1909: Legal Battle over Zeppelin Condoms

On 2 July 1900, about 12,000 spectators were present at the first flight of an airship based on Count Ferdinand von Zeppelin’s idea. The 18 minutes it spent in the air heralded a fascination with the Zeppelin which was also expressed in advertising: stamps, books, automobile and bicycle tyres and a number of other items made use of the Zeppelin’s fame.

‘Although His Excellency is normally averse to advertisements of all types’, he permitted the use of his name after sampling the meat product in question: the Zeppelin sausage was created by Frankfurt butcher Stephan Weiss.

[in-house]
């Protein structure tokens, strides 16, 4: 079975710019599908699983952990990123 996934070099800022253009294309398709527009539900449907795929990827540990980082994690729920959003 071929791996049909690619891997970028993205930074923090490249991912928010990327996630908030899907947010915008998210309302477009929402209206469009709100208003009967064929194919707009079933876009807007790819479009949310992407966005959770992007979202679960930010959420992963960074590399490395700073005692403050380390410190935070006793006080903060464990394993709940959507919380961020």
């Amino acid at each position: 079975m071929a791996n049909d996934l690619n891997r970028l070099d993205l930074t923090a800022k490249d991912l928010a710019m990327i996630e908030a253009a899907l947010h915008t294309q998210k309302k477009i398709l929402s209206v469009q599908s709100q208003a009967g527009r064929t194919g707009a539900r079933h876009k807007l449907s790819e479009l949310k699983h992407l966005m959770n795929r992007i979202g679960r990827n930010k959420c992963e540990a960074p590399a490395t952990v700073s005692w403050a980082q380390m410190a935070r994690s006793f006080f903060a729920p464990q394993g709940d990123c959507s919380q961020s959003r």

Other manufacturers were not as successful in their attempts to obtain similar approval: in 1909, a distributor of condoms, E. Vier & Co of Dresden, was taken to court. The company had packaged Z. Discret brand condoms in cans sporting a picture of a Zeppelin airship. The resulting correspondence has been preserved by the Zeppelin Museum in the city of Friedrichshafen. The defendant responded with the following statement: ‘Approximately 3/4 of a year ago we were offered [...] tin cans with eight different depictions of the Zeppelin airship remaining from a shipment for a factory where gramophone needles are produced. Since we have received repeated requests for condoms in packages of three, they were used for this purpose. As this packaging was unexpectedly met with a great deal of approval, we packaged 12 cans into each box labelled Z. Discret and with the name of our company.’ E. Vier & Co was eventually forced to stop using phrases such as ‘Zeppelin rises above Lake Constance’, etc., though they could leave the illustration of an airship on the metal boxes they had purchased.


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